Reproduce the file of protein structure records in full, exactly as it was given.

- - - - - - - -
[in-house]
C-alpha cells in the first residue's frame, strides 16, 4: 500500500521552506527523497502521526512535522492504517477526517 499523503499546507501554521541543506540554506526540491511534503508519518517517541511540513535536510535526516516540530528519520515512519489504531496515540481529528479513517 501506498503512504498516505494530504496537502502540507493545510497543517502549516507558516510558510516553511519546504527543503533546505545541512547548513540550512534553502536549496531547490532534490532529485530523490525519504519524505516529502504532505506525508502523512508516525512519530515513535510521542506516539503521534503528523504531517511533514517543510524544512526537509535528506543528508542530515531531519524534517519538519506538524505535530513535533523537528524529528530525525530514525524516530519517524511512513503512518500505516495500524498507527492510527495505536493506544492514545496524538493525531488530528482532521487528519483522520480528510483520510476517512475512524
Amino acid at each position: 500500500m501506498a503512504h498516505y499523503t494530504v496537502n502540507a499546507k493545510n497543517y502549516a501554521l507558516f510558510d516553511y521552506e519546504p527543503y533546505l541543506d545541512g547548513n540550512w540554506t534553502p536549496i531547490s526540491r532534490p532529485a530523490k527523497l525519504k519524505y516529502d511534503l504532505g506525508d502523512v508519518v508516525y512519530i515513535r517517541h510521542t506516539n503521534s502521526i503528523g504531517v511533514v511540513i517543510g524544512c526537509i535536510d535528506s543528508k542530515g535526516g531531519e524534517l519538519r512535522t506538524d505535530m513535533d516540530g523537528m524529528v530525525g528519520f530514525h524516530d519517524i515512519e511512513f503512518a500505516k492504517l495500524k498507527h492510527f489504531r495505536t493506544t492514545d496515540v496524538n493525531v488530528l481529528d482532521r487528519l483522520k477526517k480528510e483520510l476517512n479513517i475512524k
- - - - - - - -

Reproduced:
[in-house]
C-alpha cells in the first residue's frame, strides 16, 4: 500500500521552506527523497502521526512535522492504517477526517 499523503499546507501554521541543506540554506526540491511534503508519518517517541511540513535536510535526516516540530528519520515512519489504531496515540481529528479513517 501506498503512504498516505494530504496537502502540507493545510497543517502549516507558516510558510516553511519546504527543503533546505545541512547548513540550512534553502536549496531547490532534490532529485530523490525519504519524505516529502504532505506525508502523512508516525512519530515513535510521542506516539503521534503528523504531517511533514517543510524544512526537509535528506543528508542530515531531519524534517519538519506538524505535530513535533523537528524529528530525525530514525524516530519517524511512513503512518500505516495500524498507527492510527495505536493506544492514545496524538493525531488530528482532521487528519483522520480528510483520510476517512475512524
Amino acid at each position: 500500500m501506498a503512504h498516505y499523503t494530504v496537502n502540507a499546507k493545510n497543517y502549516a501554521l507558516f510558510d516553511y521552506e519546504p527543503y533546505l541543506d545541512g547548513n540550512w540554506t534553502p536549496i531547490s526540491r532534490p532529485a530523490k527523497l525519504k519524505y516529502d511534503l504532505g506525508d502523512v508519518v508516525y512519530i515513535r517517541h510521542t506516539n503521534s502521526i503528523g504531517v511533514v511540513i517543510g524544512c526537509i535536510d535528506s543528508k542530515g535526516g531531519e524534517l519538519r512535522t506538524d505535530m513535533d516540530g523537528m524529528v530525525g528519520f530514525h524516530d519517524i515512519e511512513f503512518a500505516k492504517l495500524k498507527h492510527f489504531r495505536t493506544t492514545d496515540v496524538n493525531v488530528l481529528d482532521r487528519l483522520k477526517k480528510e483520510l476517512n479513517i475512524k